Amendments to the Canada Labour Code (CLC) introduced by the federal government in its omnibus Budget Bill C-4 last year are set to take effect on October 31, 2014. All of the amendments concern Part II of the CLC addressing Occupational Health and Safety.

While there are a number of changes to Part II the CLC, the most significant changes concern the threshold and procedure underlying unsafe work refusals, which seek to enhance the internal responsibility system shared between employees and employers in ensuring a safe workplace. In a Consultation Paper published by the Department of Finance, the federal government stated that the amendments arose in large part because "over 80% of refusals to work in the last 10 years – from 2003 to 2013 – have been determined to be situations of no danger, even after appeals."

Accordingly, the definition of “danger” underlying an employee’s right to refuse to perform unsafe work has been narrowed significantly, removing the concept of “potential” dangers. Currently the definition of “danger” under the CLCis:

“any existing or potential hazard or condition or any current or future activity that could reasonably be expected to cause injury or illness to a person exposed to it before the hazard or condition can be corrected, or the activity altered, whether or not the injury or illness occurs immediately after the exposure to the hazard, condition or activity, and includes any exposure to a hazardous substance that is likely to result in a chronic illness, in disease or in damage to the reproductive system.”

As of October 31, 2014, “danger” will be defined as:

“any hazard, condition or activity that could reasonably be expected to be an imminent or serious threat to the life or health of a person exposed to it before the hazard or condition can be corrected or the activity altered.”

Note that the new definition of "danger" under the CLC will be similar to its previous definition, prior to 2000, at which point the CLC was amended to include the current concepts of "potential dangers".

The CLC amendments also include the elimination of "health and safety officers" (to be replaced with the Minister or its appointees) and changes to the procedures applicable to investigations of unsafe work refusals, including:

  • upon being notified by an employee of a refusal to perform unsafe work, an employer will now expressly be required to investigate and prepare a written report (whereas currently, employers are obligated to “take immediate action” and no written report is required);
  • if the work refusal continues after the employer's initial investigation, employer and employee representatives must investigate collaboratively and prepare a further written investigation report (whereas currently the onus is on the employer to engage the workplace safety committee or employee representative in an investigation and no written report is necessary);
  • an employer is now permitted to provide the employer/employee investigators of an unsafe work refusal with further information following the preparation of the joint written report, and to ask them to reconsider their report in light of the new information (no such procedure currently exists);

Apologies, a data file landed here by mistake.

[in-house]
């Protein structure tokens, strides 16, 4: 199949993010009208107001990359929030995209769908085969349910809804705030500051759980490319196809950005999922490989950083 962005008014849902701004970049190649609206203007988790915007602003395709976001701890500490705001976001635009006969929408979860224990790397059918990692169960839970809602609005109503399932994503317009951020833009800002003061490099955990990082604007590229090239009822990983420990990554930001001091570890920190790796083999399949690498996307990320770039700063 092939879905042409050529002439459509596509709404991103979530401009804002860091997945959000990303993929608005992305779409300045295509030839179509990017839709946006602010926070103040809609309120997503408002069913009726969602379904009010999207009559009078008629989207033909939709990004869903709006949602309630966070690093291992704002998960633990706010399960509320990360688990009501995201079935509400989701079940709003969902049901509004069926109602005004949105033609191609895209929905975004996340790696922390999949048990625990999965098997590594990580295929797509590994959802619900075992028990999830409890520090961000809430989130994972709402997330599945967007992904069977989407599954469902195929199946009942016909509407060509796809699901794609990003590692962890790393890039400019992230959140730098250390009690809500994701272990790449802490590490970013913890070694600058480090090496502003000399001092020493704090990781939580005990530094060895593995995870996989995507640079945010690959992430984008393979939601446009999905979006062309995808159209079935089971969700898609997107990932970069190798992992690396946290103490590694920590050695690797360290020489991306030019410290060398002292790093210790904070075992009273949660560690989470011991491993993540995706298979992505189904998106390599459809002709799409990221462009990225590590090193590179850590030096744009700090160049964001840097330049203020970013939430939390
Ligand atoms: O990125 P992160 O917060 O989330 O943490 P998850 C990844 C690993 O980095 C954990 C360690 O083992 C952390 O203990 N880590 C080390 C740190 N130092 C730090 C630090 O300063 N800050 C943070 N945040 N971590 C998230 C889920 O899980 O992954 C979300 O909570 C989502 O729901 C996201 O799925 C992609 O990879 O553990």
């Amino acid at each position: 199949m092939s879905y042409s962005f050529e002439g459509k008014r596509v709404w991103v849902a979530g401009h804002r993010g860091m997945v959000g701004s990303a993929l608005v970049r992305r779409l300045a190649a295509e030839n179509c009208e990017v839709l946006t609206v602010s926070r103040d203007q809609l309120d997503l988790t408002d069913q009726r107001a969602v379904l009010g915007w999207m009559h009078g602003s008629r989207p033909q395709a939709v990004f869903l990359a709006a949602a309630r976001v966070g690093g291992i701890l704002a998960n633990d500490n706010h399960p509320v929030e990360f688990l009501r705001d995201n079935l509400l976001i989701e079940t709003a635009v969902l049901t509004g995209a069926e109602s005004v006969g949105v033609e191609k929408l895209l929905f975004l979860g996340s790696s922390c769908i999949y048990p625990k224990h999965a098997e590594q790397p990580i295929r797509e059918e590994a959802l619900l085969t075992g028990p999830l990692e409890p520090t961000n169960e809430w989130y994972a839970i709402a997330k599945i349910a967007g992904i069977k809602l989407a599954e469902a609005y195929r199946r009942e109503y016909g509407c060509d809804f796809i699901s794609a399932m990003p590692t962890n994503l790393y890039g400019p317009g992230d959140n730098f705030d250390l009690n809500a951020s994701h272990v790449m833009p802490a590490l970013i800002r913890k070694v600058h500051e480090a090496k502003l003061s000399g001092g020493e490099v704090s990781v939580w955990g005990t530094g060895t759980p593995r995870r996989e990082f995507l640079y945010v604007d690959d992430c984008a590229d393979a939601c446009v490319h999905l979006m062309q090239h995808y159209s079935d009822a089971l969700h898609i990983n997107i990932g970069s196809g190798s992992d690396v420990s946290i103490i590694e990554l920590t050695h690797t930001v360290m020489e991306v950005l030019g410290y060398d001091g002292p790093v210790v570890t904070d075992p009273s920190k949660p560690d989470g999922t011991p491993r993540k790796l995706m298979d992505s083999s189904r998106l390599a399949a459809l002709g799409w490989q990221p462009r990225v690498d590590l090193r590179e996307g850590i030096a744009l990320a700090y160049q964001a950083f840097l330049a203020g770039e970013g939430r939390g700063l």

• the employer must provide all written investigation reports to the Minister if the employee continues to refuse to perform work claimed to be unsafe (no such requirement currently exists);
  • the Minister may refuse to further investigate a claim of unsafe work following the workplace investigations, which the employee may not appeal (currently, the health and safety officer is obligated to further investigate when an employee continues to refuse to perform work following the secondary investigation and the officer’s decision is subject to appeal); and
  • an employee may not continue to refuse to perform work once the circumstances have been investigated by the employer and employee representatives and the Minister has either agreed that no danger exists, or has refused to further investigate the matter (currently, the CLC requires the health and safety officer to determine that no danger exists before an employee can be required to perform work).

The CLC retains its prohibition against disciplinary action by an employer against an employee exercising his or her rights under the CLC to refuse to perform unsafe work:

147. No employer shall dismiss, suspend, lay off or demote an employee, impose a financial or other penalty on an employee, or refuse to pay an employee remuneration in respect of any period that the employee would, but for the exercise of the employee’s rights under this Part, have worked, or take any disciplinary action against or threaten to take any such action against an employee because the employee

(a) has testified or is about to testify in a proceeding taken or an inquiry held under this Part;

(b) has provided information to a person engaged in the performance of duties under this Part regarding the conditions of work affecting the health or safety of the employee or of any other employee of the employer; or

(c) has acted in accordance with this Part or has sought the enforcement of any of the provisions of this Part.

Although objections have been voiced by employees' rights groups regarding the amendments to the CLC, in light of the statistics regarding valid unsafe work refusals and the significant costs and work disruptions associated with investigating claims of unsafe work, the amendments may come as no surprise to some.